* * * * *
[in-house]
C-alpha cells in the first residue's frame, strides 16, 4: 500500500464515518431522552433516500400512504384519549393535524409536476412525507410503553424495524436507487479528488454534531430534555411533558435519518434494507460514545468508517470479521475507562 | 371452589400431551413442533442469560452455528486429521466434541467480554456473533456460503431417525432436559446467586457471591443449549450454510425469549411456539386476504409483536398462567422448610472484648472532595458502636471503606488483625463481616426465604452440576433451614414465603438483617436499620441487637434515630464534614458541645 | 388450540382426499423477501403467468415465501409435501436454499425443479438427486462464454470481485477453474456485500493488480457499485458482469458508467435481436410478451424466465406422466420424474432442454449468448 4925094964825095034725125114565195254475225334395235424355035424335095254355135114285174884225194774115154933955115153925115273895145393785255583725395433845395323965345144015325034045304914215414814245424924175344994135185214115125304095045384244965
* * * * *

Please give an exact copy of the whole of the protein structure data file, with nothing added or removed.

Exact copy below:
[in-house]
C-alpha cells in the first residue's frame, strides 16, 4: 500500500464515518431522552433516500400512504384519549393535524409536476412525507410503553424495524436507487479528488454534531430534555411533558435519518434494507460514545468508517470479521475507562 | 371452589400431551413442533442469560452455528486429521466434541467480554456473533456460503431417525432436559446467586457471591443449549450454510425469549411456539386476504409483536398462567422448610472484648472532595458502636471503606488483625463481616426465604452440576433451614414465603438483617436499620441487637434515630464534614458541645 | 388450540382426499423477501403467468415465501409435501436454499425443479438427486462464454470481485477453474456485500493488480457499485458482469458508467435481436410478451424466465406422466420424474432442454449468448 4925094964825095034725125114565195254475225334395235424355035424335095254355135114285174884225194774115154933955115153925115273895145393785255583725395433845395323965345144015325034045304914215414814245424924175344994135185214115125304095045384244965